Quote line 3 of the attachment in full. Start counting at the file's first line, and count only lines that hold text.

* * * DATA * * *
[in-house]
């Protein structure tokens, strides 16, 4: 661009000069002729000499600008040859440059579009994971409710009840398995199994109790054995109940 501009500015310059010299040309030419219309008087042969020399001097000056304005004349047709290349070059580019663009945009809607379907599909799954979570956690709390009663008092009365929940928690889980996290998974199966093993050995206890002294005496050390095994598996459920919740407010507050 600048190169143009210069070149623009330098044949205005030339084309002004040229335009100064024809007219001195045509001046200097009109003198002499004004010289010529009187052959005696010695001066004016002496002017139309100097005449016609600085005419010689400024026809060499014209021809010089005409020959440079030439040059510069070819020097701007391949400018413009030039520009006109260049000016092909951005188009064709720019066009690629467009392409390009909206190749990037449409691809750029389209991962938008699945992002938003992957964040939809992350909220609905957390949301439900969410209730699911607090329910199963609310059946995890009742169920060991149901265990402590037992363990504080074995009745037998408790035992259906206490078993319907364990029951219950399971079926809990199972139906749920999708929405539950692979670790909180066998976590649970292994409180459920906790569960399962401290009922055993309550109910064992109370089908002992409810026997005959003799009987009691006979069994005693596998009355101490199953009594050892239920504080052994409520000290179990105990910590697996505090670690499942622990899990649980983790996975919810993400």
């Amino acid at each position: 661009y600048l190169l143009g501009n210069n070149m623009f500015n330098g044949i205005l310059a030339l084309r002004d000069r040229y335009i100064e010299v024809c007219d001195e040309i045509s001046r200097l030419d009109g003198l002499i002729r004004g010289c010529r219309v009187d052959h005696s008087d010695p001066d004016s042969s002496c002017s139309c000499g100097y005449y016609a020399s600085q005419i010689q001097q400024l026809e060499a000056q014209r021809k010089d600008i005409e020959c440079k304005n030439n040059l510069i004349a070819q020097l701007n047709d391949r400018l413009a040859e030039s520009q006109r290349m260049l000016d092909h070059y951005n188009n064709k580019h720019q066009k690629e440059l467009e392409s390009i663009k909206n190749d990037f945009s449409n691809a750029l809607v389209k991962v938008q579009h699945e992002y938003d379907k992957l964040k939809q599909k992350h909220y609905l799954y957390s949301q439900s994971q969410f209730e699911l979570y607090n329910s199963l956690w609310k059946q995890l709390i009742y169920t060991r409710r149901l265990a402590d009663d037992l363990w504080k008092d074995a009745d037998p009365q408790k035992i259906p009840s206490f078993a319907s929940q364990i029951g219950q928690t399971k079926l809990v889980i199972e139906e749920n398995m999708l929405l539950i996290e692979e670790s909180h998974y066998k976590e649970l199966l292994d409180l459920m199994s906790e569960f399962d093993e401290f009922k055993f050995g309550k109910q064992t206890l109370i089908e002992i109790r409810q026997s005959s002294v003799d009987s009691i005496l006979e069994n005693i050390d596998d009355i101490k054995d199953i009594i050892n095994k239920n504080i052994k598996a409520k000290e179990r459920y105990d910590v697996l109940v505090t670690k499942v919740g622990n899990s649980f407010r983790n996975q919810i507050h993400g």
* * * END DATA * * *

């Amino acid at each position: 661009y600048l190169l143009g501009n210069n070149m623009f500015n330098g044949i205005l310059a030339l084309r002004d000069r040229y335009i100064e010299v024809c007219d001195e040309i045509s001046r200097l030419d009109g003198l002499i002729r004004g010289c010529r219309v009187d052959h005696s008087d010695p001066d004016s042969s002496c002017s139309c000499g100097y005449y016609a020399s600085q005419i010689q001097q400024l026809e060499a000056q014209r021809k010089d600008i005409e020959c440079k304005n030439n040059l510069i004349a070819q020097l701007n047709d391949r400018l413009a040859e030039s520009q006109r290349m260049l000016d092909h070059y951005n188009n064709k580019h720019q066009k690629e440059l467009e392409s390009i663009k909206n190749d990037f945009s449409n691809a750029l809607v389209k991962v938008q579009h699945e992002y938003d379907k992957l964040k939809q599909k992350h909220y609905l799954y957390s949301q439900s994971q969410f209730e699911l979570y607090n329910s199963l956690w609310k059946q995890l709390i009742y169920t060991r409710r149901l265990a402590d009663d037992l363990w504080k008092d074995a009745d037998p009365q408790k035992i259906p009840s206490f078993a319907s929940q364990i029951g219950q928690t399971k079926l809990v889980i199972e139906e749920n398995m999708l929405l539950i996290e692979e670790s909180h998974y066998k976590e649970l199966l292994d409180l459920m199994s906790e569960f399962d093993e401290f009922k055993f050995g309550k109910q064992t206890l109370i089908e002992i109790r409810q026997s005959s002294v003799d009987s009691i005496l006979e069994n005693i050390d596998d009355i101490k054995d199953i009594i050892n095994k239920n504080i052994k598996a409520k000290e179990r459920y105990d910590v697996l109940v505090t670690k499942v919740g622990n899990s649980f407010r983790n996975q919810i507050h993400g």